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A LASER to Battle Climate Change?

The adage “think globally but act locally” had new resonance for me on a recent trip to rural Wisconsin. At the time, I was putting the finishing touches on the Los Angeles Solar and Efficiency Report (LASER). Debuting last week, LASER is a data-driven mapping tool designed to help communities identify opportunities to save households money, create clean energy jobs, and strengthen climate resiliency in vulnerable communities. While this report focuses on the Los Angeles region, reoccurring conversations around dinner tables, fire pits, and lakes in the rural Midwest reminded me that the same concerns and hopes of families in Los Angeles, are relevant throughout the nation: jobs, climate, and health.

Created by partners of the Los Angeles Sustainability Collaborative—the UCLA Luskin Center for Innovation and Environmental Defense Fund—LASER tells a story of risk and opportunity. It contains maps that translate scientific studies into powerful visualizations of the harmful effects of climate change, while highlighting the potential for jobs and healthier communities. Designed to help policymakers and the public prepare for a warmer future, the maps demonstrate estimated temperature increases, current environmental health risks, and climate change vulnerability in various parts of the region. In addition, parcel-level analysis and maps gives planners and property owners detailed information about which buildings and other spaces across L.A. County are ripe for solar panel installation and energy efficiency measures. Taken as a whole, the project paints a comprehensive picture of clean energy opportunities in Southern California, and demonstrates the potential economic benefits of sustained investment in these strategies.

A call to action

The data is at a very local level, throughout and specific to the Los Angeles region. But most noteworthy, similar efforts to leverage public data are being completed throughout the nation. We can learn from each other by thinking globally and acting locally.

The LASER maps are a response to President Obama’s Climate Data Initiative, a call to action to leverage public data in order to stimulate innovation and collaboration in support of national climate change preparedness. A recent White House announcement featured LASER as an example of efforts advancing the Climate Data Initiative.  Alarming scientific findings from the National Climate Assessment show that climate change is already impacting all parts of the United States.  Climate resilience planning and other adaptation measures are necessary. And so is more local data that policymakers and other stakeholders can use to help guide climate planning and resilience efforts.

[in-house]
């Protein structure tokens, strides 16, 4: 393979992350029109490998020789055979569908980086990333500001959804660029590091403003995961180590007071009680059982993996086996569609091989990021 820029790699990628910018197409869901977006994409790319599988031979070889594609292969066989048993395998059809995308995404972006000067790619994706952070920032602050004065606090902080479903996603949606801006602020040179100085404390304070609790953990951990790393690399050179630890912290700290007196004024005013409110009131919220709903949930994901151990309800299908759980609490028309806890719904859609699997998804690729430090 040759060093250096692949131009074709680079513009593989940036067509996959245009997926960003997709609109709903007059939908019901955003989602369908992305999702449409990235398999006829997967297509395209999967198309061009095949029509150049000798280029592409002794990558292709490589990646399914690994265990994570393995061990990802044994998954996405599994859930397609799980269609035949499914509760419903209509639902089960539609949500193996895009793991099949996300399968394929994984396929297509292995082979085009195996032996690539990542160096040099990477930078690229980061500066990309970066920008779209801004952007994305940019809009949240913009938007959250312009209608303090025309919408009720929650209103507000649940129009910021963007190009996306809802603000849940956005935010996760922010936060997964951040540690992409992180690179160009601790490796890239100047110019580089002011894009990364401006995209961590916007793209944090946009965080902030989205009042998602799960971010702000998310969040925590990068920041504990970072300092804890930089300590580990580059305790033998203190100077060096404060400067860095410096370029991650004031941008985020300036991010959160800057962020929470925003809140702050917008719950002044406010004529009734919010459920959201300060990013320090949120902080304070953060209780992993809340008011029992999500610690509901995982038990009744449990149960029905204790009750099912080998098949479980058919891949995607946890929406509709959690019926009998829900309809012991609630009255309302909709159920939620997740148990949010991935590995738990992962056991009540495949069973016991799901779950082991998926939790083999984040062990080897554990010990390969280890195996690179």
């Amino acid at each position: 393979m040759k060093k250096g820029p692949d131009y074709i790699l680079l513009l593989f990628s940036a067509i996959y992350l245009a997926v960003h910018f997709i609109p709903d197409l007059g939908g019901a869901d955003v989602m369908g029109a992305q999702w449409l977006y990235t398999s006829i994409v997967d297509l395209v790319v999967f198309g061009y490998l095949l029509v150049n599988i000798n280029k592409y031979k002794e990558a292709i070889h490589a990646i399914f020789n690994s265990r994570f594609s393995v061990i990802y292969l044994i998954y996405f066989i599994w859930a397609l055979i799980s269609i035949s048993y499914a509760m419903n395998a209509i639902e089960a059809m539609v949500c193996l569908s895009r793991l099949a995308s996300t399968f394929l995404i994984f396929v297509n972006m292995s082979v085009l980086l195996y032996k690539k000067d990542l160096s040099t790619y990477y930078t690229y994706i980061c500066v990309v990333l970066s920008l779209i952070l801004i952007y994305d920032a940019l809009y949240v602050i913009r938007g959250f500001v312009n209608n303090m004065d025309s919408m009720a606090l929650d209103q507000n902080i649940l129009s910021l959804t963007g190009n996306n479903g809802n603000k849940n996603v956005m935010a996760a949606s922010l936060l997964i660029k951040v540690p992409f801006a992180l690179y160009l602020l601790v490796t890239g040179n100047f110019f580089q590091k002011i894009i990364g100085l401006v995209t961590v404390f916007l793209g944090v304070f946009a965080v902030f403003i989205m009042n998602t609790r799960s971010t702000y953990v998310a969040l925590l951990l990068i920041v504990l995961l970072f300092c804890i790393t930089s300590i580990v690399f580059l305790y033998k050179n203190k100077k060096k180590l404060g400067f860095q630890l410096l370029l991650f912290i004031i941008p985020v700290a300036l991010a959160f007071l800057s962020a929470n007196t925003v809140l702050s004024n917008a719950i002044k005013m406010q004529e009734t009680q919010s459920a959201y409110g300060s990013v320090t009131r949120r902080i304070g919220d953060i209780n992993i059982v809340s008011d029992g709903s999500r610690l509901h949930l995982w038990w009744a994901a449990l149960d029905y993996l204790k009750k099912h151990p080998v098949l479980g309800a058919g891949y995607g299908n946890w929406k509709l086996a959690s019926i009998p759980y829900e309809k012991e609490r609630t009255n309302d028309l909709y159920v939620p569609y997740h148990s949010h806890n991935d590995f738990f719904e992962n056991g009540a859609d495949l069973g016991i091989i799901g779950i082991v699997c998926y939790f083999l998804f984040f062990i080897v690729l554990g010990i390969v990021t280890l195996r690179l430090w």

The risk: Is your neighborhood among the most vulnerable? 

LASER begins by highlighting results of the groundbreaking study “Mid-Century Warming in the Los Angeles Region” by Dr. Alex Hall and his colleagues at UCLA. The scientists find that by mid-century, the L.A. region could experience a tripling in the number of extreme heat days in the downtown and urban core, and a quadrupling in the number of extreme heat days in the valleys and at high elevations.
The report focuses on the 38 percent of L.A. County residents (3.7 million people) living in environmentally-vulnerable communities currently burdened by air pollution and other risk factors, as identified by the California Communities Environmental Health Screening Tool (CalEnviroScreen). The environmental health risks in these communities will be exacerbated by climate change. Based on analysis of CalEnviroScreen data, the report highlights that fully 50 percent of the state’s most vulnerable population lives in L.A. County. The State of California is expected to use the CalEnviroScreen to identify disadvantaged communities for the purpose of prioritizing billions of dollars from the state’s Greenhouse Gas Reduction Fund. The Luskin Center is advising the State on implementing the Greenhouse Gas Reduction Fund to maximize the local economic, environmental, and health co-benefits of investments that reduce greenhouse gas emissions.

The opportunity: Jobs and healthier communities

This brings us into the “opportunity” part of the story. The project is timely because with new state funding sources becoming available, LASER can help inform how the region invests resources to address pressing environmental challenges while providing job opportunities in its most impacted communities.

For instance, the report illustrates that Los Angeles County is currently leaving around 98 percent of its solar capacity untapped. Achieving just 10 percent of its rooftop solar potential could create 47,000 jobs and slash nearly 2.5 million tons of carbon dioxide emissions annually — the equivalent of taking about half a million cars off the road.

Jobs, climate, and health. Addressing climate change is about so much more than emission reductions, it is about preserving and enhancing the quality of life in communities from Los Angeles, to rural Wisconsin, and beyond.

My comedian husband described my latest project as “a LASER to battle climate change.” Guess we’ll leave it at that.

One Comment

  1. Great piece, Colleen. I’d like to see thousands of workers up on the roofs of LA homes!